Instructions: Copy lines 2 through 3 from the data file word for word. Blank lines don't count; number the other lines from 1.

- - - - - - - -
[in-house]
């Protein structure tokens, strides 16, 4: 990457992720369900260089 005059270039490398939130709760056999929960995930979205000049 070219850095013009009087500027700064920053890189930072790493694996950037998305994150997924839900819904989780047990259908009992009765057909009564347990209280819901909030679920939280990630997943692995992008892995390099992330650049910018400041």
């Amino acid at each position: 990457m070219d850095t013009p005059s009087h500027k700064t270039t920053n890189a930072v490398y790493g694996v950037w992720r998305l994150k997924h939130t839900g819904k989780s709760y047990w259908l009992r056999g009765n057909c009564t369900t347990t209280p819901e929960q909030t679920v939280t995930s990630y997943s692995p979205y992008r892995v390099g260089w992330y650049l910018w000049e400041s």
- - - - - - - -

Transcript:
């Protein structure tokens, strides 16, 4: 990457992720369900260089 005059270039490398939130709760056999929960995930979205000049 070219850095013009009087500027700064920053890189930072790493694996950037998305994150997924839900819904989780047990259908009992009765057909009564347990209280819901909030679920939280990630997943692995992008892995390099992330650049910018400041």
């Amino acid at each position: 990457m070219d850095t013009p005059s009087h500027k700064t270039t920053n890189a930072v490398y790493g694996v950037w992720r998305l994150k997924h939130t839900g819904k989780s709760y047990w259908l009992r056999g009765n057909c009564t369900t347990t209280p819901e929960q909030t679920v939280t995930s990630y997943s692995p979205y992008r892995v390099g260089w992330y650049l910018w000049e400041s």